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Accessible documentary (and hopefully spark for social change) about modern-day tradition of child prostitution to support village families
Tonight I saw the documentary film Highway Courtesans on DVD. It is about the Bachara tribe in the western part of Madhya Pradesh in central India. This tribe is known for the tradition of child prostitution, with families making their first daughters, as children, into prostitutes to support the family. The tradition is centuries old and is still practiced today.
The film follows six years in the life of Bacharan Guddi Chauhan from age 16 to 23. She has been a prostitute serving passing-by truckers and others I believe since age 11 or 12, but clearly is uneasy about this forced occupation. Along the way, she has garnered a boyfriend, Sagar, out of her clientèle. Sagar surprisingly seems not to mind her profession.
Guddi's misgivings lead her, against her family's wishes, to leave prostitution and learn enough to become a teacher in a village. How do her drunken do-nothing brother and tradition-bound father react to her independent streak? How does Guddi, as well as some of her peers in the community, Shana and Sungita, feel about the tradition and the role thrust upon them? Change is often a two-edged sword, and would fighting this tradition benefit these young ladies and girls? What other opportunities exist, where do they exist, and do ex-Bacharan prostitutes have hopes of marriage? Can they fulfill their desires to support their families? Why is Sagar vague about his plans to marry Guddi? We see Guddi's father sending her by bus to a larger town to get a proper education; will he support her and let her study? This 71-minute film that took approximately ten years to produce gives insight into these questions. It is difficult to come to terms with forced child prostitution, especially in modern times, and a documentary on this topic could leave one numb. Instead, the film is crafted in an accessible and warm manner. The prostitutes are victims, but somehow Guddi, Shana, and Sungita, are surprisingly strong and confident.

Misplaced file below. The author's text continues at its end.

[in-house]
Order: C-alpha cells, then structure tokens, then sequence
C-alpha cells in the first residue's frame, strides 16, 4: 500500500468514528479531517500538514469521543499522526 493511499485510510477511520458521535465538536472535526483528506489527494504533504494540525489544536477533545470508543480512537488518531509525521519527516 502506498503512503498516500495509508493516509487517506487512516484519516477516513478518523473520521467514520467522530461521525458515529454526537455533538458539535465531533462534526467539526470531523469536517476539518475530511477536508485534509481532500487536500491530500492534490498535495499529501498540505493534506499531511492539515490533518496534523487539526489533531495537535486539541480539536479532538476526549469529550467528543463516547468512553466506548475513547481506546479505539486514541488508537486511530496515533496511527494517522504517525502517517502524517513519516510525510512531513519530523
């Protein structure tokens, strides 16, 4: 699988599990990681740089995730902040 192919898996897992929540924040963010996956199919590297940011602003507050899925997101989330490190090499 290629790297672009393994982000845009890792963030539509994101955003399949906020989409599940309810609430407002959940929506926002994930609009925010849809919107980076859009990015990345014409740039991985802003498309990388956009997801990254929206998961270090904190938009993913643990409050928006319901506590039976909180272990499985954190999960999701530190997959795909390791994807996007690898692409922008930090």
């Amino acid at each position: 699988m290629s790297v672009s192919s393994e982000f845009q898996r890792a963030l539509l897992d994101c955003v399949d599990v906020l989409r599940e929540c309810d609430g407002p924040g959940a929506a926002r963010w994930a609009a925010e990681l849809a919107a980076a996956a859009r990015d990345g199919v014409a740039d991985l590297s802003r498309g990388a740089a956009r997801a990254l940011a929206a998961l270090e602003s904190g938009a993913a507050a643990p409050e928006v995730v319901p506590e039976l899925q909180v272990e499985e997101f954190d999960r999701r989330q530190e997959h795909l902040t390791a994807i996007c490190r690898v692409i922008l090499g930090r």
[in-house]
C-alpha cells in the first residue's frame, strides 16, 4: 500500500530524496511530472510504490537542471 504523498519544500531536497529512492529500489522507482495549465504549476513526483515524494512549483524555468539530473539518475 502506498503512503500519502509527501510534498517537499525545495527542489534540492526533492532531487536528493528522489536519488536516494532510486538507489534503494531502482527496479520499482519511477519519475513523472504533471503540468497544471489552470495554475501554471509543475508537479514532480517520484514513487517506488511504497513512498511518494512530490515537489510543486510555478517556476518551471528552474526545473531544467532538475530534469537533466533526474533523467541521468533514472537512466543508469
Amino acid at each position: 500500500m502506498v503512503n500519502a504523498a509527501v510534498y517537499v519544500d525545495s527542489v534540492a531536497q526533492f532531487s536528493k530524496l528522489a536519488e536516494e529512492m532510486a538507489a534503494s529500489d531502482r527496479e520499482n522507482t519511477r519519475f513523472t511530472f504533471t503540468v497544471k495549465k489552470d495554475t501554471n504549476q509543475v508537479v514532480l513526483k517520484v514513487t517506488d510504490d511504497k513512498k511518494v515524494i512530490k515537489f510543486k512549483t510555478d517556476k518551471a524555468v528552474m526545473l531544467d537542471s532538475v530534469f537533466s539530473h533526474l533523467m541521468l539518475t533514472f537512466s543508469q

I am impressed with the access that the filmmakers were able to get to the people in the Bacharan village, and to the villagers' willingness to frankly discuss matters. By clearly documenting this story, the producers have used film to possibly make a big difference in the lives of these highway courtesans. But will this age-old tradition become a thing of the past? And if it does, will reasonable opportunities for villagers be available? We can only hope.
--Dilip Barman, Durham, NC (USA), August 17, 2006
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